Published May 9, 2017
The statement comes in response to Senator Orrin Hatch’s remarks to the Deseret News, including his comment that Native Americans in Utah “may not understand” how a national monument designation restricts activities at Bears Ears. Sen. Hatch went on to state: “They would be severely restricted on what they could or could not do on the land,” Hatch said. “I can just tell you it will never cease until the far left gets their way in locking up all these lands in Utah, and we’re just not going to allow that.”
In response, Willie Grayeyes, Chairman of the Board of Utah Diné Bikéyah said:
“It is offensive that some people think that Native Americans do not have a will of their own, or if they do take a position that their position is influenced by a non-native person. Native American people understand the special and sacred landscapes at Bears Ears National Monument better than anyone. We have stewarded these landscapes for thousands of years and we are very pleased with the language used in the proclamation that protects the things we care about and gives us a voice in our future. It is no surprise that Senator Hatch does not understand what he is working so hard to take away from us. If he would just listen to us he would stop fighting against what we stand for because it is not a threat to him or anyone else.”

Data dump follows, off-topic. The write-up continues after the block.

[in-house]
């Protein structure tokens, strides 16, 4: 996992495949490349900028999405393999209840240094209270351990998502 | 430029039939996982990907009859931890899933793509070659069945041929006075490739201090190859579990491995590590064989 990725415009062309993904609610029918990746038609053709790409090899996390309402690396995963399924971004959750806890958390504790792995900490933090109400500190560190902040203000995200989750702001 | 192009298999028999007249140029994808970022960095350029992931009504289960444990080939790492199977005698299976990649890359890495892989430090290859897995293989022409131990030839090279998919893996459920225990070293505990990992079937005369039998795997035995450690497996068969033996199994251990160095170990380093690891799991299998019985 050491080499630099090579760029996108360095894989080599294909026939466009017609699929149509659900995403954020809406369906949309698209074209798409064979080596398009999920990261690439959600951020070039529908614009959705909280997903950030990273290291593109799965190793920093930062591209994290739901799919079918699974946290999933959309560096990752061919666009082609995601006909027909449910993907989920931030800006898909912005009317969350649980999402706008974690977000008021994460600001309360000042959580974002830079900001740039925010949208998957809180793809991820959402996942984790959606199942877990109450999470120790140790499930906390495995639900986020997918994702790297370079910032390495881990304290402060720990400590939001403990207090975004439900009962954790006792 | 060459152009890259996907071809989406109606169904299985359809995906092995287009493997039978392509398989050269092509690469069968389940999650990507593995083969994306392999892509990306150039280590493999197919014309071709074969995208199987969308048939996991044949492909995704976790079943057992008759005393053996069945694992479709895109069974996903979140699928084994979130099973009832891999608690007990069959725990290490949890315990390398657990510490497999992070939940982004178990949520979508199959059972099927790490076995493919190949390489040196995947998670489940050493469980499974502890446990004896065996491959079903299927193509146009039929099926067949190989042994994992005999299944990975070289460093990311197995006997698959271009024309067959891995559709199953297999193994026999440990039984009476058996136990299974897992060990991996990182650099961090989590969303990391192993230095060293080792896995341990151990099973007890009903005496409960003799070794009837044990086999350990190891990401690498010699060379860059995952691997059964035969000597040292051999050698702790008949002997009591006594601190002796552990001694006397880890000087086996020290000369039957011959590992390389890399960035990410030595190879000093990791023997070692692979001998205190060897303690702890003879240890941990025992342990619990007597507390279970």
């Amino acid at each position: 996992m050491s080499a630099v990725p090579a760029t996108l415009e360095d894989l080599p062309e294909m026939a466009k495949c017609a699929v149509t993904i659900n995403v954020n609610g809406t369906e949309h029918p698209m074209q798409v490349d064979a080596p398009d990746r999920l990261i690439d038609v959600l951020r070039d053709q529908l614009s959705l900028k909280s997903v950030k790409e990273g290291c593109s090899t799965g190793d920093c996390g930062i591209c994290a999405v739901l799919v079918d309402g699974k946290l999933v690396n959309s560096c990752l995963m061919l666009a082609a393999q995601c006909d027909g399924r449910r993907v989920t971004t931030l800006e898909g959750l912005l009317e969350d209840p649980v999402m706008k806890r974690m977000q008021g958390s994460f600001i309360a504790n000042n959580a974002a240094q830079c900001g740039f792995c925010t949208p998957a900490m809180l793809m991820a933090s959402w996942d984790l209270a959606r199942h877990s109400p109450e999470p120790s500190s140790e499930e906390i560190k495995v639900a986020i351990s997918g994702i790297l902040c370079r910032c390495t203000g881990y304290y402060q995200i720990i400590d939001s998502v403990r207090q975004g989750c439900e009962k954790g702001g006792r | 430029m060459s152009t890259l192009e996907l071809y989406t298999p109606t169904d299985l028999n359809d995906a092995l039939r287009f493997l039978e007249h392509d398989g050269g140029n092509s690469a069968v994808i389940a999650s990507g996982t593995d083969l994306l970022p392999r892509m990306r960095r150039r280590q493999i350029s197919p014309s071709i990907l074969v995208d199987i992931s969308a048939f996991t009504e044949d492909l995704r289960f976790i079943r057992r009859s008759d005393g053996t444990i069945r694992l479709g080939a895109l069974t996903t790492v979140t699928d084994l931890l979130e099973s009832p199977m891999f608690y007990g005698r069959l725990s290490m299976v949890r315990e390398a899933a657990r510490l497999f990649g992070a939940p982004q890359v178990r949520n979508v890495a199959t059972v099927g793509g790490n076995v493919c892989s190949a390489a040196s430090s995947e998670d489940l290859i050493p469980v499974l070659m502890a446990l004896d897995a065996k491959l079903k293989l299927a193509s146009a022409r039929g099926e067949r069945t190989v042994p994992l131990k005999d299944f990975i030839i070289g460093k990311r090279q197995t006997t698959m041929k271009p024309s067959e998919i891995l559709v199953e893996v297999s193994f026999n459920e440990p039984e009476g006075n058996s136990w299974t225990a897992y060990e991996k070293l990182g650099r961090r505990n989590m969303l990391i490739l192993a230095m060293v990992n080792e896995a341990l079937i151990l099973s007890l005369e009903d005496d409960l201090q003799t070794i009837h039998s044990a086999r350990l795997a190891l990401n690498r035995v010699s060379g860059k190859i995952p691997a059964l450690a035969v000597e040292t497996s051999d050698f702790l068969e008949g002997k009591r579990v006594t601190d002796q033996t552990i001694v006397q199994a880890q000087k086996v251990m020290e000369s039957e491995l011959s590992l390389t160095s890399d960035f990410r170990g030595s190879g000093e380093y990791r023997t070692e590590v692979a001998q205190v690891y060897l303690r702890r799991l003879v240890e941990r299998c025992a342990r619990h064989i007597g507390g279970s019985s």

The Bears Ears Inter-Tribal Coalition website includes a list of activities that can and cannot take place in Bears Ears National Monument. That list can be found at bearsearscoalition.org/faq.